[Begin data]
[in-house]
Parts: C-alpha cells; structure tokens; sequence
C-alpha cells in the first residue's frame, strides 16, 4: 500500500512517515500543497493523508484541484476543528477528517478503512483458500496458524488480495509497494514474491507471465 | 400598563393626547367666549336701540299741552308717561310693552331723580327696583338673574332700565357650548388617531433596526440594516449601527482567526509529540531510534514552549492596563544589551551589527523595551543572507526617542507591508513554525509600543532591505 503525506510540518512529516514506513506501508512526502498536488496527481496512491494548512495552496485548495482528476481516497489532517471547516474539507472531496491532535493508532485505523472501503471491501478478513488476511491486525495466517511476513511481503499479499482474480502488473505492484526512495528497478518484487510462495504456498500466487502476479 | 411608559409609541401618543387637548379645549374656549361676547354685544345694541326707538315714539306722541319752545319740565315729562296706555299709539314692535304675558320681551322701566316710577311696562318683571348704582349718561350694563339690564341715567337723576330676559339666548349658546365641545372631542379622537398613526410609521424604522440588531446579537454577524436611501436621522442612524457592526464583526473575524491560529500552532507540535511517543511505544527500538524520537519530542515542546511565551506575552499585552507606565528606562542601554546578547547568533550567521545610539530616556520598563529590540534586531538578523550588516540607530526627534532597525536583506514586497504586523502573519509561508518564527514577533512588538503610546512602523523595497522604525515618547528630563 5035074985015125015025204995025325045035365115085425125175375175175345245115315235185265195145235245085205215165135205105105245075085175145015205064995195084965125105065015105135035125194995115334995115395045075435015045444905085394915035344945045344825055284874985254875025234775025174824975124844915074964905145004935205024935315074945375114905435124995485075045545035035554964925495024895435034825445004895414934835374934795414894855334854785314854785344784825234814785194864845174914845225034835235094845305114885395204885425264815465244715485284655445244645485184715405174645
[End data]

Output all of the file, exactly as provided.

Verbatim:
[in-house]
Parts: C-alpha cells; structure tokens; sequence
C-alpha cells in the first residue's frame, strides 16, 4: 500500500512517515500543497493523508484541484476543528477528517478503512483458500496458524488480495509497494514474491507471465 | 400598563393626547367666549336701540299741552308717561310693552331723580327696583338673574332700565357650548388617531433596526440594516449601527482567526509529540531510534514552549492596563544589551551589527523595551543572507526617542507591508513554525509600543532591505 503525506510540518512529516514506513506501508512526502498536488496527481496512491494548512495552496485548495482528476481516497489532517471547516474539507472531496491532535493508532485505523472501503471491501478478513488476511491486525495466517511476513511481503499479499482474480502488473505492484526512495528497478518484487510462495504456498500466487502476479 | 411608559409609541401618543387637548379645549374656549361676547354685544345694541326707538315714539306722541319752545319740565315729562296706555299709539314692535304675558320681551322701566316710577311696562318683571348704582349718561350694563339690564341715567337723576330676559339666548349658546365641545372631542379622537398613526410609521424604522440588531446579537454577524436611501436621522442612524457592526464583526473575524491560529500552532507540535511517543511505544527500538524520537519530542515542546511565551506575552499585552507606565528606562542601554546578547547568533550567521545610539530616556520598563529590540534586531538578523550588516540607530526627534532597525536583506514586497504586523502573519509561508518564527514577533512588538503610546512602523523595497522604525515618547528630563 5035074985015125015025204995025325045035365115085425125175375175175345245115315235185265195145235245085205215165135205105105245075085175145015205064995195084965125105065015105135035125194995115334995115395045075435015045444905085394915035344945045344825055284874985254875025234775025174824975124844915074964905145004935205024935315074945375114905435124995485075045545035035554964925495024895435034825445004895414934835374934795414894855334854785314854785344784825234814785194864845174914845225034835235094845305114885395204885425264815465244715485284655445244645485184715405174645